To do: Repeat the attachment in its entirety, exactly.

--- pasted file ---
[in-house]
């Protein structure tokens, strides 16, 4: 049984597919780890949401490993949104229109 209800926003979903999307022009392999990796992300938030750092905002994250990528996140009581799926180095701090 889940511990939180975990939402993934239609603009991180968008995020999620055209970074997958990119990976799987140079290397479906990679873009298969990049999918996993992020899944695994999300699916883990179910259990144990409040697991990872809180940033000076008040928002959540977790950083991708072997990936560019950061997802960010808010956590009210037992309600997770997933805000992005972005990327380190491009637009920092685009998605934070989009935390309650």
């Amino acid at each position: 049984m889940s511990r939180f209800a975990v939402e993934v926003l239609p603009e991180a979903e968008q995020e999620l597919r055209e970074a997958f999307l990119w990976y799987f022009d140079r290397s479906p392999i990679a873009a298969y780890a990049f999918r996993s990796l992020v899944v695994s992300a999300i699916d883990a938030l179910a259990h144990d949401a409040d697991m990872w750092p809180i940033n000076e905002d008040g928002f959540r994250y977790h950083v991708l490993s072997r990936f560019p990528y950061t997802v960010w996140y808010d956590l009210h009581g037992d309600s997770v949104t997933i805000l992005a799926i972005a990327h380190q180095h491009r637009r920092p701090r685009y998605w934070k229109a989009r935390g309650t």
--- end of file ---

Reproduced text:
[in-house]
């Protein structure tokens, strides 16, 4: 049984597919780890949401490993949104229109 209800926003979903999307022009392999990796992300938030750092905002994250990528996140009581799926180095701090 889940511990939180975990939402993934239609603009991180968008995020999620055209970074997958990119990976799987140079290397479906990679873009298969990049999918996993992020899944695994999300699916883990179910259990144990409040697991990872809180940033000076008040928002959540977790950083991708072997990936560019950061997802960010808010956590009210037992309600997770997933805000992005972005990327380190491009637009920092685009998605934070989009935390309650």
């Amino acid at each position: 049984m889940s511990r939180f209800a975990v939402e993934v926003l239609p603009e991180a979903e968008q995020e999620l597919r055209e970074a997958f999307l990119w990976y799987f022009d140079r290397s479906p392999i990679a873009a298969y780890a990049f999918r996993s990796l992020v899944v695994s992300a999300i699916d883990a938030l179910a259990h144990d949401a409040d697991m990872w750092p809180i940033n000076e905002d008040g928002f959540r994250y977790h950083v991708l490993s072997r990936f560019p990528y950061t997802v960010w996140y808010d956590l009210h009581g037992d309600s997770v949104t997933i805000l992005a799926i972005a990327h380190q180095h491009r637009r920092p701090r685009y998605w934070k229109a989009r935390g309650t």